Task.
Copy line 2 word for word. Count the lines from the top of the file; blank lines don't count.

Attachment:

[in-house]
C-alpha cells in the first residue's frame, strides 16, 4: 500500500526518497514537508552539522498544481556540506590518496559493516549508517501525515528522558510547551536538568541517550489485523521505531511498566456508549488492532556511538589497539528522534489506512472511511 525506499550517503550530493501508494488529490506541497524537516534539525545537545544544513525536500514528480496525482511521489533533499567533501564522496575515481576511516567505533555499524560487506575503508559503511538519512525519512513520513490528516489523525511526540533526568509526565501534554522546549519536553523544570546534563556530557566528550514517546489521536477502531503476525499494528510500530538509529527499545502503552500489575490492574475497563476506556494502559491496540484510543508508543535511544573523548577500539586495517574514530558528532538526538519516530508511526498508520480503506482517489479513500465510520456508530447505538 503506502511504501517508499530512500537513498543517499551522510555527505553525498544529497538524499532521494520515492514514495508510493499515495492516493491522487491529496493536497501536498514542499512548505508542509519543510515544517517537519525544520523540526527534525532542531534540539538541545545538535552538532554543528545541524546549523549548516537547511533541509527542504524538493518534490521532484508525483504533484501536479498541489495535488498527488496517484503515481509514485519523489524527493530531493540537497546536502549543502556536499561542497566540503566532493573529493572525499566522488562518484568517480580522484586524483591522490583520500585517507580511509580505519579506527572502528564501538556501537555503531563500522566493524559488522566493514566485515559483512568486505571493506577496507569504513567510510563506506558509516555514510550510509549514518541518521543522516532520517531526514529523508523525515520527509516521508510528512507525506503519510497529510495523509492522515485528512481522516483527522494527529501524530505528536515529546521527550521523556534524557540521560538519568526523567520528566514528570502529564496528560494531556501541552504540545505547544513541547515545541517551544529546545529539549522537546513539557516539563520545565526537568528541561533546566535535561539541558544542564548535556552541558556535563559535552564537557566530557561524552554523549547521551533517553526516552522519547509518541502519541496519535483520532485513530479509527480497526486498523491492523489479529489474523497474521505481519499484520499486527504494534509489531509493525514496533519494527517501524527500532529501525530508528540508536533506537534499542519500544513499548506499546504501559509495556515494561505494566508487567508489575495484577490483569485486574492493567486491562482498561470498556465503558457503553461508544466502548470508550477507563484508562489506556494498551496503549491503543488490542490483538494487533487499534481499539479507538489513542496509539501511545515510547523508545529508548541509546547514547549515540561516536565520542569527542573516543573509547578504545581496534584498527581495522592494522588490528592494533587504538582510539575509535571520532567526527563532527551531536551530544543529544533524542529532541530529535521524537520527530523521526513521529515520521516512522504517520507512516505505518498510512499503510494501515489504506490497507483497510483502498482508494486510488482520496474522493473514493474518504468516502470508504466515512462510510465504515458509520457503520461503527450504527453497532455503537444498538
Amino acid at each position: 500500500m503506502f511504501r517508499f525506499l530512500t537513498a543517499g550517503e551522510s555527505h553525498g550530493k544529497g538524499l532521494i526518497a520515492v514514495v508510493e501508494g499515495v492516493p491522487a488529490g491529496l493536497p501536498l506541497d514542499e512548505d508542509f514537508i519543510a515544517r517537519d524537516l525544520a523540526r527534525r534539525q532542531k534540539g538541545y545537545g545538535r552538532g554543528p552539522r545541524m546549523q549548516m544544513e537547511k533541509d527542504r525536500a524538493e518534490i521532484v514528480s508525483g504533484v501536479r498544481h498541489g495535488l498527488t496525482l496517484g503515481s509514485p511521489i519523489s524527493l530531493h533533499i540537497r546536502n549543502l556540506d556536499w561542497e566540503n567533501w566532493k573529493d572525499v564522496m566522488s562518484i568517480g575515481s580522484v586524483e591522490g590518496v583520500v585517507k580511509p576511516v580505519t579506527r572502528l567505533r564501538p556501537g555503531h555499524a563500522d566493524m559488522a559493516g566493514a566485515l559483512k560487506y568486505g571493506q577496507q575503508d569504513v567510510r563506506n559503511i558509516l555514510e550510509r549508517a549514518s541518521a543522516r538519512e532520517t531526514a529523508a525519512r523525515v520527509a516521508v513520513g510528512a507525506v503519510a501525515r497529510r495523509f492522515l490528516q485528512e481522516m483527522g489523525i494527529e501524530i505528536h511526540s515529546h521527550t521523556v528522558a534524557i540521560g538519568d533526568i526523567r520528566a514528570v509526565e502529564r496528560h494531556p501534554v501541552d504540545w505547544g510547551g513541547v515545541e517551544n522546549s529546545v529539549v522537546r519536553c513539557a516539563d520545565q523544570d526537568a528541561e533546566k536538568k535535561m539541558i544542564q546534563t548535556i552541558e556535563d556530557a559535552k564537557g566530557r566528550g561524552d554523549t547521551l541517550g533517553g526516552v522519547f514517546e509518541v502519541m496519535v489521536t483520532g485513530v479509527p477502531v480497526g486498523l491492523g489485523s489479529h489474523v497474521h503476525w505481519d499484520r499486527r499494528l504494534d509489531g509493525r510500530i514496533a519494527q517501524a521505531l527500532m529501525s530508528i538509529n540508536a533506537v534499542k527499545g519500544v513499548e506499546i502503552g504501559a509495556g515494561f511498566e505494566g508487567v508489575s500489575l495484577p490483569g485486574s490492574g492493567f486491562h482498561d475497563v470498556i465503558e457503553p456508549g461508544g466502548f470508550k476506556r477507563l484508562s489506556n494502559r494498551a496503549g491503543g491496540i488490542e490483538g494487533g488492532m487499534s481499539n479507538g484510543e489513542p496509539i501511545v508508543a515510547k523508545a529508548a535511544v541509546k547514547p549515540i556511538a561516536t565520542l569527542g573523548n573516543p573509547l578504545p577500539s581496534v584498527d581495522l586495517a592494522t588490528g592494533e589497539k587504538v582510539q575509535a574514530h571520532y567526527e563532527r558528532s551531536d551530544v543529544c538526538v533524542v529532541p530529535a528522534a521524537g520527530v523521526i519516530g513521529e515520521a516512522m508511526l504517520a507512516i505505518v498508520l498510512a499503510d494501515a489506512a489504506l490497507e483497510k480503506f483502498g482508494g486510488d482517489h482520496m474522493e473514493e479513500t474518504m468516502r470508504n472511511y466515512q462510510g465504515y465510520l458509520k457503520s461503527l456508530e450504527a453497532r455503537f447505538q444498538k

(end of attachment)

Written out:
C-alpha cells in the first residue's frame, strides 16, 4: 500500500526518497514537508552539522498544481556540506590518496559493516549508517501525515528522558510547551536538568541517550489485523521505531511498566456508549488492532556511538589497539528522534489506512472511511 525506499550517503550530493501508494488529490506541497524537516534539525545537545544544513525536500514528480496525482511521489533533499567533501564522496575515481576511516567505533555499524560487506575503508559503511538519512525519512513520513490528516489523525511526540533526568509526565501534554522546549519536553523544570546534563556530557566528550514517546489521536477502531503476525499494528510500530538509529527499545502503552500489575490492574475497563476506556494502559491496540484510543508508543535511544573523548577500539586495517574514530558528532538526538519516530508511526498508520480503506482517489479513500465510520456508530447505538 503506502511504501517508499530512500537513498543517499551522510555527505553525498544529497538524499532521494520515492514514495508510493499515495492516493491522487491529496493536497501536498514542499512548505508542509519543510515544517517537519525544520523540526527534525532542531534540539538541545545538535552538532554543528545541524546549523549548516537547511533541509527542504524538493518534490521532484508525483504533484501536479498541489495535488498527488496517484503515481509514485519523489524527493530531493540537497546536502549543502556536499561542497566540503566532493573529493572525499566522488562518484568517480580522484586524483591522490583520500585517507580511509580505519579506527572502528564501538556501537555503531563500522566493524559488522566493514566485515559483512568486505571493506577496507569504513567510510563506506558509516555514510550510509549514518541518521543522516532520517531526514529523508523525515520527509516521508510528512507525506503519510497529510495523509492522515485528512481522516483527522494527529501524530505528536515529546521527550521523556534524557540521560538519568526523567520528566514528570502529564496528560494531556501541552504540545505547544513541547515545541517551544529546545529539549522537546513539557516539563520545565526537568528541561533546566535535561539541558544542564548535556552541558556535563559535552564537557566530557561524552554523549547521551533517553526516552522519547509518541502519541496519535483520532485513530479509527480497526486498523491492523489479529489474523497474521505481519499484520499486527504494534509489531509493525514496533519494527517501524527500532529501525530508528540508536533506537534499542519500544513499548506499546504501559509495556515494561505494566508487567508489575495484577490483569485486574492493567486491562482498561470498556465503558457503553461508544466502548470508550477507563484508562489506556494498551496503549491503543488490542490483538494487533487499534481499539479507538489513542496509539501511545515510547523508545529508548541509546547514547549515540561516536565520542569527542573516543573509547578504545581496534584498527581495522592494522588490528592494533587504538582510539575509535571520532567526527563532527551531536551530544543529544533524542529532541530529535521524537520527530523521526513521529515520521516512522504517520507512516505505518498510512499503510494501515489504506490497507483497510483502498482508494486510488482520496474522493473514493474518504468516502470508504466515512462510510465504515458509520457503520461503527450504527453497532455503537444498538